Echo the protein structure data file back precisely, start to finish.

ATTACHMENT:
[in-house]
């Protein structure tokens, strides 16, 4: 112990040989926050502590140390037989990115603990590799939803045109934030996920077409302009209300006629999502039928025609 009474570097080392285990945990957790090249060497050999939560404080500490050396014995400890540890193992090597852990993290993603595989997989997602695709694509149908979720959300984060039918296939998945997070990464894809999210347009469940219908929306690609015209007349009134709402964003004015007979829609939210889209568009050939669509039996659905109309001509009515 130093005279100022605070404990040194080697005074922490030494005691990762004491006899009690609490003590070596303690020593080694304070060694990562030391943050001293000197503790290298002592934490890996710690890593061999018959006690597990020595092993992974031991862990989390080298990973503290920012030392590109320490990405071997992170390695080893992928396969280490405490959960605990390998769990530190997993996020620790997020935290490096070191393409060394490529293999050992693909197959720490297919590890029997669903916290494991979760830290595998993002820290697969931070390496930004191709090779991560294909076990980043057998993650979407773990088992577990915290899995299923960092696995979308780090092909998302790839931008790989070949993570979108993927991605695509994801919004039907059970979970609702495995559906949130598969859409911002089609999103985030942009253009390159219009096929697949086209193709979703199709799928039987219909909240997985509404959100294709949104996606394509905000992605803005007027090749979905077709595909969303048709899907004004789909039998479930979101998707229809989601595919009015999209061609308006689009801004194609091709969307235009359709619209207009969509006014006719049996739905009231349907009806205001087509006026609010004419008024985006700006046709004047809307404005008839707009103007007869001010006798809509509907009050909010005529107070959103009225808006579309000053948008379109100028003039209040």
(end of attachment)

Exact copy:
[in-house]
């Protein structure tokens, strides 16, 4: 112990040989926050502590140390037989990115603990590799939803045109934030996920077409302009209300006629999502039928025609 009474570097080392285990945990957790090249060497050999939560404080500490050396014995400890540890193992090597852990993290993603595989997989997602695709694509149908979720959300984060039918296939998945997070990464894809999210347009469940219908929306690609015209007349009134709402964003004015007979829609939210889209568009050939669509039996659905109309001509009515 130093005279100022605070404990040194080697005074922490030494005691990762004491006899009690609490003590070596303690020593080694304070060694990562030391943050001293000197503790290298002592934490890996710690890593061999018959006690597990020595092993992974031991862990989390080298990973503290920012030392590109320490990405071997992170390695080893992928396969280490405490959960605990390998769990530190997993996020620790997020935290490096070191393409060394490529293999050992693909197959720490297919590890029997669903916290494991979760830290595998993002820290697969931070390496930004191709090779991560294909076990980043057998993650979407773990088992577990915290899995299923960092696995979308780090092909998302790839931008790989070949993570979108993927991605695509994801919004039907059970979970609702495995559906949130598969859409911002089609999103985030942009253009390159219009096929697949086209193709979703199709799928039987219909909240997985509404959100294709949104996606394509905000992605803005007027090749979905077709595909969303048709899907004004789909039998479930979101998707229809989601595919009015999209061609308006689009801004194609091709969307235009359709619209207009969509006014006719049996739905009231349907009806205001087509006026609010004419008024985006700006046709004047809307404005008839707009103007007869001010006798809509509907009050909010005529107070959103009225808006579309000053948008379109100028003039209040």